Sunday, December 7, 2008

Inspirational Medicine

Last Friday NPR’s “Day to Day” radio program broadcast a segment about low morale and disaffection among primary care doctors.

A lot of doctors said they would prefer to be in another profession. Furthermore, only about five percent of the doctors-in-training are choosing primary care because of the significant medical school debt they have to repay and because they are discouraged by the daily example of unhappy older doctors.

One of the physicians interviewed on the program told how she stopped participating in health insurance plans a few years back. Another doctor who left practice complained about insurance companies that “put profits over patients.”

A third physician lamented the loss of patient contact, as well as the decline in intellectual satisfaction. The physicians said that medical practices are succumbing to the time pressure of seeing many patients with little opportunity for attention to individual situations.

I've written before about the coming shortage in primary care physicians.

Training these physicians is a source of satisfaction and pride. Each quarter a new group of family practice residents rotates through the internal medicine service at Community General Hospital. These second-year residents are from the training program St. Joseph’s Hospital Health Center, and they provide a real service to patients as they learn from Community’s attending physicians.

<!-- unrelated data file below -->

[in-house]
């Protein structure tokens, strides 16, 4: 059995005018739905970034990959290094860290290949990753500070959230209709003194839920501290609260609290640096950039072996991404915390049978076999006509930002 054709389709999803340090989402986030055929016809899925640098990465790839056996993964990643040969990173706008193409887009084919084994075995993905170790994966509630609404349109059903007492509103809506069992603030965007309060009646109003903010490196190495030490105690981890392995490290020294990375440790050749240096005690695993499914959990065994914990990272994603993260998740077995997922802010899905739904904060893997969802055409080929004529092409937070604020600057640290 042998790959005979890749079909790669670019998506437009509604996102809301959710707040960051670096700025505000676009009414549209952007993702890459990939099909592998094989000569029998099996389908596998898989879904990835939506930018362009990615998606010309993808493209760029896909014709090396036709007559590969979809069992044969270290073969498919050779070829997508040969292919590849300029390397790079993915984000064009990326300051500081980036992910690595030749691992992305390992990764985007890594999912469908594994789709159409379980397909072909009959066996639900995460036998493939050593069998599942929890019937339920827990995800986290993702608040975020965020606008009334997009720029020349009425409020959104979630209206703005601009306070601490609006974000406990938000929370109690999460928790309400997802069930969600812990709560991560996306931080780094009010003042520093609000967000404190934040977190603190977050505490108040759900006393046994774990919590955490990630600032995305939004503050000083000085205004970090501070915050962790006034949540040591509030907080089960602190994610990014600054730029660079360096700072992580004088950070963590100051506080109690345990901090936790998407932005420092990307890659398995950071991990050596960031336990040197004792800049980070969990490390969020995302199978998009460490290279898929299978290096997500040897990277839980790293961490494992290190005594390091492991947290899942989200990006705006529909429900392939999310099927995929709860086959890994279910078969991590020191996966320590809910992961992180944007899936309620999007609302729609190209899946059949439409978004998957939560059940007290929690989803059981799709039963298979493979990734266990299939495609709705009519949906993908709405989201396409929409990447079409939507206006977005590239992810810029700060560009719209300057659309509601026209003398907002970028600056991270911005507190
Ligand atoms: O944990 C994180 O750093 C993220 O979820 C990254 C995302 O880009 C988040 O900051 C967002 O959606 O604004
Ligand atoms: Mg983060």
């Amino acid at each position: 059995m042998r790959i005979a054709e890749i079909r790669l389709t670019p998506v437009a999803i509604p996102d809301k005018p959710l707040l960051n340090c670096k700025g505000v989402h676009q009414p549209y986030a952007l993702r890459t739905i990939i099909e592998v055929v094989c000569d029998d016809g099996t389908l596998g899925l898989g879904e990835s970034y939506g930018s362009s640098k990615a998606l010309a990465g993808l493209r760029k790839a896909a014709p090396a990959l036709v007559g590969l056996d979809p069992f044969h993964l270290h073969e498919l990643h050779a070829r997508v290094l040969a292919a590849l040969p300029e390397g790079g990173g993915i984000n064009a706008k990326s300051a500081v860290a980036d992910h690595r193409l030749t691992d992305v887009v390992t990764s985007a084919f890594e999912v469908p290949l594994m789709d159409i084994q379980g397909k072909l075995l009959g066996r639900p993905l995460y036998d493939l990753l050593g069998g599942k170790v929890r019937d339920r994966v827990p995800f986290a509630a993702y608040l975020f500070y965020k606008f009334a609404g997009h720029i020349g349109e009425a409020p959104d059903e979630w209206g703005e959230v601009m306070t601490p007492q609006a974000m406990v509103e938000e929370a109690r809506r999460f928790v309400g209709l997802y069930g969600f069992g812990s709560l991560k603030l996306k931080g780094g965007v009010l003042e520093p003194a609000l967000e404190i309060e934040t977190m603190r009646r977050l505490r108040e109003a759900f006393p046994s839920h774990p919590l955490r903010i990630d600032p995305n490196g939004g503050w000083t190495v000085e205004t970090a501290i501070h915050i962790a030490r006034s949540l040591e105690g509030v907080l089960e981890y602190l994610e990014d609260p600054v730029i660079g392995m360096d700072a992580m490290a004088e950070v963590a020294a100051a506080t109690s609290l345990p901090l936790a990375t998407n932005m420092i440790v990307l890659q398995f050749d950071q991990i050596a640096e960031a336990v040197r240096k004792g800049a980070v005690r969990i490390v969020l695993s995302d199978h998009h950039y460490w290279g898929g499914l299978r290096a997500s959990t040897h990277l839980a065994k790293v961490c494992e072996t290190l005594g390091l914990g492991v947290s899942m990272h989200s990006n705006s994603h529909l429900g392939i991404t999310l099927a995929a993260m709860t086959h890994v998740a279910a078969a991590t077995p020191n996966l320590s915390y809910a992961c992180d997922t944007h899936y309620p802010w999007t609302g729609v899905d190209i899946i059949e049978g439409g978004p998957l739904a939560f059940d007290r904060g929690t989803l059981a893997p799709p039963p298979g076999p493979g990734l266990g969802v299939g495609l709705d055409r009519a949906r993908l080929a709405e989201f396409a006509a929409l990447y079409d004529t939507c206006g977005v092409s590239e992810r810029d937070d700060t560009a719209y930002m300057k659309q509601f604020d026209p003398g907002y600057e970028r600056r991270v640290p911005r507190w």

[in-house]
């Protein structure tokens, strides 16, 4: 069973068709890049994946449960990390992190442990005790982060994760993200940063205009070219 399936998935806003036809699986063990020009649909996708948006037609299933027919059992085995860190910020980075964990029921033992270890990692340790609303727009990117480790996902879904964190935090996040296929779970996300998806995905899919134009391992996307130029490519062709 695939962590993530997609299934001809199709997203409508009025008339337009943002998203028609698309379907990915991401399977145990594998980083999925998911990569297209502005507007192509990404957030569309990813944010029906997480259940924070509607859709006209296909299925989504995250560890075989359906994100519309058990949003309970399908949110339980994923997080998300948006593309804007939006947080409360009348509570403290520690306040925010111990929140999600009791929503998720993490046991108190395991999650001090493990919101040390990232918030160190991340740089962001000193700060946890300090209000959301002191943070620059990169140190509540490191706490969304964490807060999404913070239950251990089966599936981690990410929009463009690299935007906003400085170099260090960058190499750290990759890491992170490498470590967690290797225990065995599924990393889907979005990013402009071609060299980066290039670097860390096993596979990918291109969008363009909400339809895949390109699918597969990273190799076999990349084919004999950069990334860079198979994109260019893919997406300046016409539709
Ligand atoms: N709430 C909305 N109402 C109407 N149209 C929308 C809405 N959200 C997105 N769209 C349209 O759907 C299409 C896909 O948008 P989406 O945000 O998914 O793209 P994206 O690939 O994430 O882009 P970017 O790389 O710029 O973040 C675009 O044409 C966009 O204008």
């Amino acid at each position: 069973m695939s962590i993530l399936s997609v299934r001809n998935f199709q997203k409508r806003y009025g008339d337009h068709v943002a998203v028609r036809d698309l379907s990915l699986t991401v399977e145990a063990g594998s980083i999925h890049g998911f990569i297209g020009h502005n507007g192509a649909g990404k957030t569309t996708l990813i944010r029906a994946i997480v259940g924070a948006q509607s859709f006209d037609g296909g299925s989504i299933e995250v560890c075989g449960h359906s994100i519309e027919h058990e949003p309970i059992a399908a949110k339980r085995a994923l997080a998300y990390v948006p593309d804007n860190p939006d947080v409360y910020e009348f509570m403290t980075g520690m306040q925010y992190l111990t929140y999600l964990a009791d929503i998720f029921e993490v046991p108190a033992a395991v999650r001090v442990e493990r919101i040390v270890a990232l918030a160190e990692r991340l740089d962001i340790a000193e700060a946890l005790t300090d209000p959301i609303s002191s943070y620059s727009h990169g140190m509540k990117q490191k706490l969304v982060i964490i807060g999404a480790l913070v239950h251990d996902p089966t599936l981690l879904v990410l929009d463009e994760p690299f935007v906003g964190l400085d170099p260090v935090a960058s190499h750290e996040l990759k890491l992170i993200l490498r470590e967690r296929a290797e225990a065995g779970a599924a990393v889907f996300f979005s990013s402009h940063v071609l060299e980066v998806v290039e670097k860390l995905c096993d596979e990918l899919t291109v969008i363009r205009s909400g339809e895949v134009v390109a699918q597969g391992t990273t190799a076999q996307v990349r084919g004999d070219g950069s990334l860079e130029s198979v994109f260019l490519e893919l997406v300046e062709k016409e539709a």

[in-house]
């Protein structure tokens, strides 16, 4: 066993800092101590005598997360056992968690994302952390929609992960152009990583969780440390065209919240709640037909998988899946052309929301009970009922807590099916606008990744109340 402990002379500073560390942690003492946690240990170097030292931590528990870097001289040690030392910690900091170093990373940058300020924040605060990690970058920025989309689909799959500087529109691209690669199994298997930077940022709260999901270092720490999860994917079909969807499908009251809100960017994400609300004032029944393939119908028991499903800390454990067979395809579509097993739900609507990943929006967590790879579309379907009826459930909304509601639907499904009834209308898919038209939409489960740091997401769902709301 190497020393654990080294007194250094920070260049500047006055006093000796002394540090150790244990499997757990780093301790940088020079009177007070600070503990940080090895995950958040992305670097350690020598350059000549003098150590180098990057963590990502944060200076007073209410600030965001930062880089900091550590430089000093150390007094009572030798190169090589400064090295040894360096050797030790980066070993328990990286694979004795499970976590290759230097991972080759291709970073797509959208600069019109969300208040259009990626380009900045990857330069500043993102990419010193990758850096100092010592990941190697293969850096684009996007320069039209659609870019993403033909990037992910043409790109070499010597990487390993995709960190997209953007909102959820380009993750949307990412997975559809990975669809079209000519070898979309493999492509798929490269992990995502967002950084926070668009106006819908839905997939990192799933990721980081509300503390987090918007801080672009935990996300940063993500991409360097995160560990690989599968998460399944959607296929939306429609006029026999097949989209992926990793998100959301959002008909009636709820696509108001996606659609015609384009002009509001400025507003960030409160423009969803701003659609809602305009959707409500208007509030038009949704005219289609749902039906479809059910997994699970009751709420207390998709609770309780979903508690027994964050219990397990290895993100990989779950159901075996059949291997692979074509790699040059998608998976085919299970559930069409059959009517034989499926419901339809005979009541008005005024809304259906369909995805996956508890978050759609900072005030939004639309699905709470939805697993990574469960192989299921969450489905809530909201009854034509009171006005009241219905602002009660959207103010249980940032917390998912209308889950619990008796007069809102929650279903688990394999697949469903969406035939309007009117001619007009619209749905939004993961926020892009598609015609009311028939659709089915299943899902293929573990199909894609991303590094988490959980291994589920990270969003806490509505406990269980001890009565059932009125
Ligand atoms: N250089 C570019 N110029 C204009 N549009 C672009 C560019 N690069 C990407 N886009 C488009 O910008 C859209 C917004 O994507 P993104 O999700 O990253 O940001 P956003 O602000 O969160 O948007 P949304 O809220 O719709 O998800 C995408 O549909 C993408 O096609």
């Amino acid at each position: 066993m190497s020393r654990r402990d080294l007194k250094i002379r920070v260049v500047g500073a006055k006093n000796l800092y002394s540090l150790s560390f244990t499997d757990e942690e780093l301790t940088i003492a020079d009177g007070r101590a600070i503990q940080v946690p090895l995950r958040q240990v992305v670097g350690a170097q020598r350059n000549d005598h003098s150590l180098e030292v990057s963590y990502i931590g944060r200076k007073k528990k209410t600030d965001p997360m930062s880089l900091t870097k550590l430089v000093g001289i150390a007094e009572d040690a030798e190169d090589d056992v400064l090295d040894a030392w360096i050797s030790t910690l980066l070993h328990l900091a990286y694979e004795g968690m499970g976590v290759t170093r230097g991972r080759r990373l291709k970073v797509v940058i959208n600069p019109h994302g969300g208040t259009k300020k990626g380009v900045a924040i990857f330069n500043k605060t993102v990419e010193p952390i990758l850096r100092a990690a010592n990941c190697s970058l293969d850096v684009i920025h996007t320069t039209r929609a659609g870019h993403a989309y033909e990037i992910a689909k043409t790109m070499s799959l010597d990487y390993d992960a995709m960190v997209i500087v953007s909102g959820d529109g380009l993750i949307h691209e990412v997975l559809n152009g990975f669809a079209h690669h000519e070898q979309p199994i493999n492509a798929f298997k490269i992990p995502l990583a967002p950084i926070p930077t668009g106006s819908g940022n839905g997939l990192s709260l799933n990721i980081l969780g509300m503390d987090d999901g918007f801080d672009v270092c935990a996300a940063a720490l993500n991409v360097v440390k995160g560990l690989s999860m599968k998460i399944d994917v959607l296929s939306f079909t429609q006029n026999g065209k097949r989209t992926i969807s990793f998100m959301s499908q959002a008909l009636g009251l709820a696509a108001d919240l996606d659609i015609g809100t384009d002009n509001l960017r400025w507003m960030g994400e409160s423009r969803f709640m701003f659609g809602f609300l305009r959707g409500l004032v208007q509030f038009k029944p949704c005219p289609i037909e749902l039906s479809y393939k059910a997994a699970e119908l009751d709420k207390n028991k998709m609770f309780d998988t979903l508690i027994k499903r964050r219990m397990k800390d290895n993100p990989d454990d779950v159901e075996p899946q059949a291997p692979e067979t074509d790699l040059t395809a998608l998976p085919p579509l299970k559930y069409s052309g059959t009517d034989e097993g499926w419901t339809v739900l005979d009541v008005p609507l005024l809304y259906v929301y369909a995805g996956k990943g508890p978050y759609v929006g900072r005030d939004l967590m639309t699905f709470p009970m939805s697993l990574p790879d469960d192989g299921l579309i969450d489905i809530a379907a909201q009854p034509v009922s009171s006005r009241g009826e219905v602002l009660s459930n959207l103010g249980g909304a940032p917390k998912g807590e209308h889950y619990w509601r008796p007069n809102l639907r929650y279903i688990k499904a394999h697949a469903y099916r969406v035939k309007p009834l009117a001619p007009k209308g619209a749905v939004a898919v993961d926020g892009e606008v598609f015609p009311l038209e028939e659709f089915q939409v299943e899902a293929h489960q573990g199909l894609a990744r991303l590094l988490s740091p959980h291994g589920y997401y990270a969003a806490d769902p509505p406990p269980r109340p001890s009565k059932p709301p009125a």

Last week one of the residents was honored as a local hero by the American Red Cross. One morning in August Dr. Michael Loeb (photo) came across a bad accident at the New York State Fairgrounds on his way home after night duty at Community General Hospital. The exhausted resident did not hesitate to stop his car and help the injured family.

Dr. Loeb described the situation for a local television station:
"…[T]he day of the crash was the day after one of the most brutal calls I’d ever had,” he said. “It had just been a crazy night…My first reaction was ‘I need to get over there [to the accident site],’…and my second was ‘This isn’t going to be pretty.’”
Dr. Loeb got out of his car and crossed the lanes of traffic to provide assistance. The following morning, I saw Dr. Loeb in the emergency department when one of the attending physicians told me what he had done. I thanked him and said his example was inspirational.

Dr. Loeb reminds us why people choose medical careers, despite the demands, distortions, and pressures of the medical marketplace. People choose medicine because they care about patients, and they want the knowledge and training to be of help.

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